The current debate on health care in the United States is of the first order of importance to the health professions, and of no less importance to the political future of the nation, for precedents are now being set that will be applied to the rest of American society in the future. In the enormous volume of verbiage that has poured forth, certain fundamental issues have been so often misrepresented that they have now become commonly accepted fallacies. This paper will be concerned with the most important of these misconceptions, that health care is a right, as well as a brief consideration of some of its corollary fallacies.
RIGHTS—MORALITY AND POLITICS
The concept of rights has its roots in the moral nature of man and its practical expression in the political system that he creates. Both morality and politics must be discussed before the relation between political rights and health care can be appreciated.
A "right" defines a freedom of action. For instance, a right to a material object is the uncoerced choice of the use to which that object will be put; a right to a specific action, such as free speech, is the freedom to engage in that activity without forceful repression. The moral foundation of the rights of man begins with the fact that he is a living creature: he has the right to his own life. All other rights are corollaries of this primary one; without the right to life, there can be no others, and the concept of rights itself becomes meaningless.
The freedom to live, however, does not automatically ensure life. For man, a specific course of action is required to sustain his life, a course of action that must be guided by reason and reality and has as its goal the creation or acquisition of material values, such as food and clothing, and intellectual values, such as self-esteem and integrity. His moral system is the means by which he is able to select the values that will support his life and achieve his happiness.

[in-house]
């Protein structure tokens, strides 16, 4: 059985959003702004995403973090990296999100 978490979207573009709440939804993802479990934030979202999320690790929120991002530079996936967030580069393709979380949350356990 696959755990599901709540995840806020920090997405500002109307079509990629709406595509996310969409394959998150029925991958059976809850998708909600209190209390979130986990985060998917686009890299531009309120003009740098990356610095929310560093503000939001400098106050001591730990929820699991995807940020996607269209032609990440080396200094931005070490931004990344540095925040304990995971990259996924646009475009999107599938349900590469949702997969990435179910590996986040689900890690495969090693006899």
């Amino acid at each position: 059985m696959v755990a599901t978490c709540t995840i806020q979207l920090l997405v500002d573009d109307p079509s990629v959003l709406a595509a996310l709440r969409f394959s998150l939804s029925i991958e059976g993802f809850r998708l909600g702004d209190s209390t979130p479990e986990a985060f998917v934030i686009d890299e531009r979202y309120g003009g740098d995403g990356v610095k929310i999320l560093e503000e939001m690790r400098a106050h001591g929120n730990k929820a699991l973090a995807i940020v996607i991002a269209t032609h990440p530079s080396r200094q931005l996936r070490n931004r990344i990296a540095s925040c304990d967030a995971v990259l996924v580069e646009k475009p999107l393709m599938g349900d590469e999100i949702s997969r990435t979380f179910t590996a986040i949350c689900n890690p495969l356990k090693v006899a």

Man must maintain a rather delicate homeostasis in a highly demanding and threatening environment, but has at his disposal a unique and efficient mechanism for dealing with it: his mind. His mind is able to perceive, to identify percepts, to integrate them into concepts, and to use those concepts in choosing actions suitable to the maintenance of his life. The rational function of mind is volitional, however; a man must choose to think, to be aware, to evaluate, to make conscious decisions. The extent to which he is able to achieve his goals will be directly proportional to his commitment to reason in seeking them.
The right to life implies three corollaries: the right to select the values that one deems necessary to sustain one's own life; the right to exercise one's own judgment of the best course of action to achieve the chosen values; and the right to dispose of those values, once gained, in any way one chooses, without coercion by other men. The denial of any one of these corollaries severely compromises or destroys the right to life itself. A man who is not allowed to choose his own goals, is prevented from setting his own course in achieving those goals and is not free to dispose of the values he has earned is no less than a slave to those who usurp those rights. The right to private property, therefore, is essential and indispensable to maintaining free men in a free society.
Thus, it is the nature of man as a living, thinking being that determines his rights—his "natural rights." The concept of natural rights was slow in dawning on human civilization. The first political expression of that concept had its beginnings in 17th and 18th century England through such exponents as John Locke and Edmund Burke, but came to its brilliant debut as a form of government after the American Revolution. Under the leadership of such men as Thomas Paine and Thomas Jefferson, the concept of man as a being sovereign unto himself, rather than a subdivision of the sovereignty of a king, emperor or state, was incorporated into the formal structure of government for the first time. Protection of the lives and property of individual citizens was the salient characteristic of the Constitution of 1787. Ayn Rand has pointed out that the principle of protection of the individual against the coercive force of government made the United States the first moral society in history.
In a free society, man exercises his right to sustain his own life by producing economic values in the form of goods and services that he is, or should be, free to exchange with other men who are similarly free to trade with him or not. The economic values produced, however, are not given as gifts by nature, but exist only by virtue of the thought and effort of individual men. Goods and services are thus owned as a consequence of the right to sustain life by one's own physical and mental effort.